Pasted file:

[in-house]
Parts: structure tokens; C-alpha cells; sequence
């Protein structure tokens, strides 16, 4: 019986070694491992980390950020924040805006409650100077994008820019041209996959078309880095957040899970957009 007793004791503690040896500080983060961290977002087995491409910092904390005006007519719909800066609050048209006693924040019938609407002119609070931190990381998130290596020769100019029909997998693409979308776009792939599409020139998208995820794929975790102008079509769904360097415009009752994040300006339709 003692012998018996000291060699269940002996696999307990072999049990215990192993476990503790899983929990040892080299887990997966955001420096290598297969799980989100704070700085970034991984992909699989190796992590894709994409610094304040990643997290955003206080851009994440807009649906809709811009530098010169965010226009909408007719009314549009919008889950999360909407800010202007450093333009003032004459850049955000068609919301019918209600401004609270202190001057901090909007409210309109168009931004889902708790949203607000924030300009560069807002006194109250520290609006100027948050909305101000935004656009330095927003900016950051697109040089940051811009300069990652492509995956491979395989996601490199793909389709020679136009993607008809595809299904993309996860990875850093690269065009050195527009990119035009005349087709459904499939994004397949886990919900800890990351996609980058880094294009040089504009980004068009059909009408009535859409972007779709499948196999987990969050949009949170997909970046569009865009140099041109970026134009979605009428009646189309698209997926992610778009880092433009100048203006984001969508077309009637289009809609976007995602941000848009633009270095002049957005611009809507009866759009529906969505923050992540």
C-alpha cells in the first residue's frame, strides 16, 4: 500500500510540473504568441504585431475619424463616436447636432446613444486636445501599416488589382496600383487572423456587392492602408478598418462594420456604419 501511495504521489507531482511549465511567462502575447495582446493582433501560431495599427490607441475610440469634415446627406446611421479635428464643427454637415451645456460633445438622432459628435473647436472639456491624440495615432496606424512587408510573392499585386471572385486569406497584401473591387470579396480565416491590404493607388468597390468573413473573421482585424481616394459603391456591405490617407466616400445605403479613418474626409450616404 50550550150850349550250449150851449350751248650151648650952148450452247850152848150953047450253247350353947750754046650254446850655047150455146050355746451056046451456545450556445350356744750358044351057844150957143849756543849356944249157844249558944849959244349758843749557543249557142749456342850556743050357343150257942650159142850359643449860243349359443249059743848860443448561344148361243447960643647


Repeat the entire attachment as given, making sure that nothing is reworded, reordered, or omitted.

[in-house]
Parts: structure tokens; C-alpha cells; sequence
């Protein structure tokens, strides 16, 4: 019986070694491992980390950020924040805006409650100077994008820019041209996959078309880095957040899970957009 007793004791503690040896500080983060961290977002087995491409910092904390005006007519719909800066609050048209006693924040019938609407002119609070931190990381998130290596020769100019029909997998693409979308776009792939599409020139998208995820794929975790102008079509769904360097415009009752994040300006339709 003692012998018996000291060699269940002996696999307990072999049990215990192993476990503790899983929990040892080299887990997966955001420096290598297969799980989100704070700085970034991984992909699989190796992590894709994409610094304040990643997290955003206080851009994440807009649906809709811009530098010169965010226009909408007719009314549009919008889950999360909407800010202007450093333009003032004459850049955000068609919301019918209600401004609270202190001057901090909007409210309109168009931004889902708790949203607000924030300009560069807002006194109250520290609006100027948050909305101000935004656009330095927003900016950051697109040089940051811009300069990652492509995956491979395989996601490199793909389709020679136009993607008809595809299904993309996860990875850093690269065009050195527009990119035009005349087709459904499939994004397949886990919900800890990351996609980058880094294009040089504009980004068009059909009408009535859409972007779709499948196999987990969050949009949170997909970046569009865009140099041109970026134009979605009428009646189309698209997926992610778009880092433009100048203006984001969508077309009637289009809609976007995602941000848009633009270095002049957005611009809507009866759009529906969505923050992540």
C-alpha cells in the first residue's frame, strides 16, 4: 500500500510540473504568441504585431475619424463616436447636432446613444486636445501599416488589382496600383487572423456587392492602408478598418462594420456604419 501511495504521489507531482511549465511567462502575447495582446493582433501560431495599427490607441475610440469634415446627406446611421479635428464643427454637415451645456460633445438622432459628435473647436472639456491624440495615432496606424512587408510573392499585386471572385486569406497584401473591387470579396480565416491590404493607388468597390468573413473573421482585424481616394459603391456591405490617407466616400445605403479613418474626409450616404 50550550150850349550250449150851449350751248650151648650952148450452247850152848150953047450253247350353947750754046650254446850655047150455146050355746451056046451456545450556445350356744750358044351057844150957143849756543849356944249157844249558944849959244349758843749557543249557142749456342850556743050357343150257942650159142850359643449860243349359443249059743848860443448561344148361243447960643647